Cliff’s name is called, and he swaggers to a podium in front of the bench. His lawyer is beside him with the papers. The prosecutor announces to the court that the charges against Cliff Riker have been dropped for lack of evidence.

‘Where’s the victim?’ the judge interrupts.

‘She chose not to be here,’ the prosecutor answers.

‘Why?’ the judge asks.

Because she’s in a wheelchair, I want to scream.

The prosecutor shrugs as if she doesn’t know, and, furthermore, doesn’t really care. Cliff’s lawyer shrugs as if he’s surprised the little lady is not here to exhibit her wounds.

The prosecutor is a busy person, with dozens of cases to work before noon. She quickly recites a summary of the facts, the arrest, the lack of evidence because the victim will not testify.

‘This is the second time,’ the judge says, glaring at Cliff. ‘Why don’t you divorce her before you kill her?’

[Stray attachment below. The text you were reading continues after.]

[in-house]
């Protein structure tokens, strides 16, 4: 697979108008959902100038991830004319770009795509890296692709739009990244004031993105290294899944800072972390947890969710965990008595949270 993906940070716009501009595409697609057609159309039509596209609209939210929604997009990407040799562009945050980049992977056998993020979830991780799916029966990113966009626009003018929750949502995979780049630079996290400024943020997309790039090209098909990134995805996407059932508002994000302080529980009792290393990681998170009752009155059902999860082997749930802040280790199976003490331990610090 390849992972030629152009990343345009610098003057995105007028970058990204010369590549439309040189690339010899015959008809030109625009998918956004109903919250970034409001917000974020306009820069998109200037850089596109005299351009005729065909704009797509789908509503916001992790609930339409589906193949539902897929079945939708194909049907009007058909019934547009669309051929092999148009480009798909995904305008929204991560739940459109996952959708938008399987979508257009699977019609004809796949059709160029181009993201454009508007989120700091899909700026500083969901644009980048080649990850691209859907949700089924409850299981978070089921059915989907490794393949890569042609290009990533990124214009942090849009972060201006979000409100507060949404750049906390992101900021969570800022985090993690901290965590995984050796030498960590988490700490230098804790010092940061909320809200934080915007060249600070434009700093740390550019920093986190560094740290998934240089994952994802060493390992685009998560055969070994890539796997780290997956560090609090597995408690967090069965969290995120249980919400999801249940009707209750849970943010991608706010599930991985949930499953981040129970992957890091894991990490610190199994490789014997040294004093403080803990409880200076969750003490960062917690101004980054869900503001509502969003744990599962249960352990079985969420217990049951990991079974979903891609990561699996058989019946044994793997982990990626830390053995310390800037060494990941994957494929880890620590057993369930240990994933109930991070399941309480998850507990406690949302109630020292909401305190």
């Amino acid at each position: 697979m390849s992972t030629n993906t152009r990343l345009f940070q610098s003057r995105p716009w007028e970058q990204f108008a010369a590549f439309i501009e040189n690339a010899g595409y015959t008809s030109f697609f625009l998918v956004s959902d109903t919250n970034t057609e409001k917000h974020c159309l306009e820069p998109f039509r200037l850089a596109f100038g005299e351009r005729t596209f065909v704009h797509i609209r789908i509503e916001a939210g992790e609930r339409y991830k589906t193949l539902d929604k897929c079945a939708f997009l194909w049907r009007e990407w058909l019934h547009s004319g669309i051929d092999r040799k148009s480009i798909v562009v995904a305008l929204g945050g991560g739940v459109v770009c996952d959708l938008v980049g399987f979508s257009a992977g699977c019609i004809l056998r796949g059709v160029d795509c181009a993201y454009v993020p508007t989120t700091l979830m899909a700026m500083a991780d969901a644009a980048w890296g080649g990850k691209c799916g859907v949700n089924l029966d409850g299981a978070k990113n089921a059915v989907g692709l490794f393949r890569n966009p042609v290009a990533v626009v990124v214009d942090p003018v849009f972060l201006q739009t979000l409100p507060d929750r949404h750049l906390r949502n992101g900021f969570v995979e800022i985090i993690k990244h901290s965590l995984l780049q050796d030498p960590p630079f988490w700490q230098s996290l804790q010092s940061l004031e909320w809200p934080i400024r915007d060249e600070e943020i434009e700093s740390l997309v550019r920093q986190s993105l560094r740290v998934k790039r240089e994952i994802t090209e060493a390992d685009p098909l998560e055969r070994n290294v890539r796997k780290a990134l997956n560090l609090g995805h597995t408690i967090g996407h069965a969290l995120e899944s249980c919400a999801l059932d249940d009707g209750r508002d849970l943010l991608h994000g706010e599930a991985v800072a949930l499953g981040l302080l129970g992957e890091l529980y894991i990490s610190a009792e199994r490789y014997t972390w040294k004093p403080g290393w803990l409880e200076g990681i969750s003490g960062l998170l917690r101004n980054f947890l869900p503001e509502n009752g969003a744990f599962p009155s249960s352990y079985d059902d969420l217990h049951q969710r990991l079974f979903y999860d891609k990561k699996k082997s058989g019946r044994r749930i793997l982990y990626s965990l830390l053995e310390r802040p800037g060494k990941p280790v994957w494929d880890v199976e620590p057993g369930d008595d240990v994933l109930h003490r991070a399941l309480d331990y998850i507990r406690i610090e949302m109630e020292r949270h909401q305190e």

‘We’re trying to get some help, Your Honor,’ Cliff says in a pitifully rehearsed voice.

‘Well, get it quick. If I see these charges again, I will not dismiss them. Do you understand?’

‘Yes sir,’ Cliff answers, as if he’s deeply sorry to be such a bother. The paperwork is handed to the bench. The judge signs it while shaking his head. The charges are dismissed.

The voice of the victim once again has not been heard. She’s at home with a broken ankle, but that’s not what kept her away. She’s hiding because she prefers not to be beaten again. I wonder what price she paid for dropping the charges.

Cliff shakes hands with his lawyer, and struts down the aisle, past my bench, out the door, free to do whatever he pleases, immune from prosecution because there’s no one to help her.